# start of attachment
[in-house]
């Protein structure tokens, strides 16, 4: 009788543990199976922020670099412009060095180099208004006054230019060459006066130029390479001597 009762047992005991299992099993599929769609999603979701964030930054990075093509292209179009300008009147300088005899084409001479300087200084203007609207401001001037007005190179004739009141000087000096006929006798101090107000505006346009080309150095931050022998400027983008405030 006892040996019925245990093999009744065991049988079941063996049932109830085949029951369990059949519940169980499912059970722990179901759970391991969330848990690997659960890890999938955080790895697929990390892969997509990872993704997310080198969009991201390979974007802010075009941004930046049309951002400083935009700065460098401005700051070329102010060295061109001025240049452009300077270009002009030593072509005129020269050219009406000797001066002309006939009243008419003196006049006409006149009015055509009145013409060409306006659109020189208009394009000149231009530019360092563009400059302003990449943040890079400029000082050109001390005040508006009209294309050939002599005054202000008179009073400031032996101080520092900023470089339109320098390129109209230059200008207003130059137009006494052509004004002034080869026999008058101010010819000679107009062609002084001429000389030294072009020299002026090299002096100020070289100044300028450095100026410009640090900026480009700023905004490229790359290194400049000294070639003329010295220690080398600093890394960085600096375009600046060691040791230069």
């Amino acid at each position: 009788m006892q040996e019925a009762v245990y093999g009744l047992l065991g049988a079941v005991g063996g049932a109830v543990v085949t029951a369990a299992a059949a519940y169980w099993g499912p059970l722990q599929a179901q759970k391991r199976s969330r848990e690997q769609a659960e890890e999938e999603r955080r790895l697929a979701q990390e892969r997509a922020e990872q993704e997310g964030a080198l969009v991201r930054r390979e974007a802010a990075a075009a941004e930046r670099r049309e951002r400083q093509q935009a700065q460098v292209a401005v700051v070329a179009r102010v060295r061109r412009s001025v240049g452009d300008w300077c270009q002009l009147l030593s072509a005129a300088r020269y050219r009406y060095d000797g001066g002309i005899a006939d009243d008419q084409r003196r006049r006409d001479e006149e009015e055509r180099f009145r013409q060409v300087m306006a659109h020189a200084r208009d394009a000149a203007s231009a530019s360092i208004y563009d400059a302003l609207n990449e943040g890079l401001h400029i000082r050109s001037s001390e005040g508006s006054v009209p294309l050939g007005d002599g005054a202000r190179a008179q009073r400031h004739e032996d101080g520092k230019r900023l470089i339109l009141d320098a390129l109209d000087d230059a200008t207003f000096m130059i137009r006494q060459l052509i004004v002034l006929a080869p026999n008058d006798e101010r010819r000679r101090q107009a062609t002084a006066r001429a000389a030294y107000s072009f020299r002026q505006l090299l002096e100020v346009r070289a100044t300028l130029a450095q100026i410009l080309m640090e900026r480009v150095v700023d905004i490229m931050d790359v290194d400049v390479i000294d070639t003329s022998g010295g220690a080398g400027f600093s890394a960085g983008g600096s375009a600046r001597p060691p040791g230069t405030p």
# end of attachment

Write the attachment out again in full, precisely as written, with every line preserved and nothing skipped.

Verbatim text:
[in-house]
């Protein structure tokens, strides 16, 4: 009788543990199976922020670099412009060095180099208004006054230019060459006066130029390479001597 009762047992005991299992099993599929769609999603979701964030930054990075093509292209179009300008009147300088005899084409001479300087200084203007609207401001001037007005190179004739009141000087000096006929006798101090107000505006346009080309150095931050022998400027983008405030 006892040996019925245990093999009744065991049988079941063996049932109830085949029951369990059949519940169980499912059970722990179901759970391991969330848990690997659960890890999938955080790895697929990390892969997509990872993704997310080198969009991201390979974007802010075009941004930046049309951002400083935009700065460098401005700051070329102010060295061109001025240049452009300077270009002009030593072509005129020269050219009406000797001066002309006939009243008419003196006049006409006149009015055509009145013409060409306006659109020189208009394009000149231009530019360092563009400059302003990449943040890079400029000082050109001390005040508006009209294309050939002599005054202000008179009073400031032996101080520092900023470089339109320098390129109209230059200008207003130059137009006494052509004004002034080869026999008058101010010819000679107009062609002084001429000389030294072009020299002026090299002096100020070289100044300028450095100026410009640090900026480009700023905004490229790359290194400049000294070639003329010295220690080398600093890394960085600096375009600046060691040791230069």
């Amino acid at each position: 009788m006892q040996e019925a009762v245990y093999g009744l047992l065991g049988a079941v005991g063996g049932a109830v543990v085949t029951a369990a299992a059949a519940y169980w099993g499912p059970l722990q599929a179901q759970k391991r199976s969330r848990e690997q769609a659960e890890e999938e999603r955080r790895l697929a979701q990390e892969r997509a922020e990872q993704e997310g964030a080198l969009v991201r930054r390979e974007a802010a990075a075009a941004e930046r670099r049309e951002r400083q093509q935009a700065q460098v292209a401005v700051v070329a179009r102010v060295r061109r412009s001025v240049g452009d300008w300077c270009q002009l009147l030593s072509a005129a300088r020269y050219r009406y060095d000797g001066g002309i005899a006939d009243d008419q084409r003196r006049r006409d001479e006149e009015e055509r180099f009145r013409q060409v300087m306006a659109h020189a200084r208009d394009a000149a203007s231009a530019s360092i208004y563009d400059a302003l609207n990449e943040g890079l401001h400029i000082r050109s001037s001390e005040g508006s006054v009209p294309l050939g007005d002599g005054a202000r190179a008179q009073r400031h004739e032996d101080g520092k230019r900023l470089i339109l009141d320098a390129l109209d000087d230059a200008t207003f000096m130059i137009r006494q060459l052509i004004v002034l006929a080869p026999n008058d006798e101010r010819r000679r101090q107009a062609t002084a006066r001429a000389a030294y107000s072009f020299r002026q505006l090299l002096e100020v346009r070289a100044t300028l130029a450095q100026i410009l080309m640090e900026r480009v150095v700023d905004i490229m931050d790359v290194d400049v390479i000294d070639t003329s022998g010295g220690a080398g400027f600093s890394a960085g983008g600096s375009a600046r001597p060691p040791g230069t405030p």